A ribozyme is a ribonucleic acid (RNA) enzyme that catalyzes a chemical reaction. The ribozyme catalyses specific reactions in a similar way to that of protein enzymes.
Also called catalytic RNA, ribozymes are found in the ribosome where they join amino acids together to form protein chains. Ribozymes also play a role in other vital reactions such as RNA splicing, transfer RNA biosynthesis, and viral replication.
The first ribozyme was discovered in the early 1980s and led to researchers demonstrating that RNA functions both as a genetic material and as a biological catalyst. This contributed to the worldwide hypothesis that RNA may have played a crucial role in the evolution of self-replicating systems. This is referred to as the RNA World Hypothesis and today, many scientists believe that ribozymes are remnants of an ancient world that existed before the evolution of proteins. It is thought that RNAs used to catalyse functions such as cleavage, replication and RNA molecule ligation before proteins evolved and took over these catalytic functions, which they could perform in a more efficient and versatile way.
Ribozymes have been extensively investigated by researchers to try and determine their exact structure and function. Scientists have developed synthetic ribozymes in the laboratory that are able to catalyze their own synthesis under specific conditions. One example is the RNA polymerase ribozyme. Using mutagenesis and selection, scientists have managed to develop and improve variants of the Round-18 polymerase ribozyme from 2001. The best variant so far is called B6.61, which can add up to 20 nucleotides to a primer template over a period of 24 hours. After 24 hours, the hydrolysis of its phosphodiester bonds causes the ribozyme to decompose.
Ribozymes may also play an important role in therapeutic areas, acting as molecules that can tailor specific RNA sequences, serving as biosensors and providing a useful tool in areas such as gene research and functional genomics. For example, strands of circular ribozymes celled viriods have been discovered and these can have a devastating effect on plants. The viriods replicate by making copies of themselves based on their own genome and their catalytic properties enable them to undergo self-cleavage and send fragments off to colonize and harm areas of a plant by proliferating and using the genetic material that the plant itself needs. Researchers have now identified a site in these viriods that enables them to self-cleave. The site is less than 30 nucleotides in length and has three stems that form a central loop which is referred to as a “hammerhead.” This structure cleaves very specific RNA sequences to release viable RNA daughter strands. Now, hammerheads of just 19 nucleotides in length have been synthesized that act as highly specific catalysts. Similar ribozymes are also being made that could be used to break up RNA viruses and RNA that is required for the transcription and translation of DNA that contains mutations.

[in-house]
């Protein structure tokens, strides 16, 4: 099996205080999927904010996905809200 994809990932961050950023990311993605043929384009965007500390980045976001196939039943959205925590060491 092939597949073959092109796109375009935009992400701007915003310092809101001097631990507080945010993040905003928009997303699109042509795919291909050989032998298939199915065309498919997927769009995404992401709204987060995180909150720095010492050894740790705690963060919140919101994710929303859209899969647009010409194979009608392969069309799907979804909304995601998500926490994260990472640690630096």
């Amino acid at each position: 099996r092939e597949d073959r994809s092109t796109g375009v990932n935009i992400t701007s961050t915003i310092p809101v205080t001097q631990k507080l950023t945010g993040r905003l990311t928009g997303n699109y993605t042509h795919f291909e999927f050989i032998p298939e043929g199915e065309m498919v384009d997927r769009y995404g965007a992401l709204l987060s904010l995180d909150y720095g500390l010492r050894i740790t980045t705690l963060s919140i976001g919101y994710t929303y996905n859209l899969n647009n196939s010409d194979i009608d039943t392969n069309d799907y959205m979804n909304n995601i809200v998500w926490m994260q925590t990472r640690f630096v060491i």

Such detailed studies of RNAs have led to rules being established regarding how they achieve target recognition and based on those rules, scientists have managed to adjust ribozymes so that they target and cleave new RNA molecule targets that would not usually undergo cleavage by ribozymes. This raises the exciting possibility that artificial ribozymes could be used as a therapeutic agents to target RNA molecules that cause diseases such as HIV. In models of such diseases, ribozymes have been successful at achieving this and a ribozyme that has been shown to target and break up the RNA that makes up the HIV virus has already been approved for testing in patients with HIV. In the future, ribozymes may also be used as therapeutic agents in the correction of genetic disorders. They could be used to eliminate abnormal proteins before they even exist by attacking and breaking up the molecules of RNA that are needed for their translation and transcription.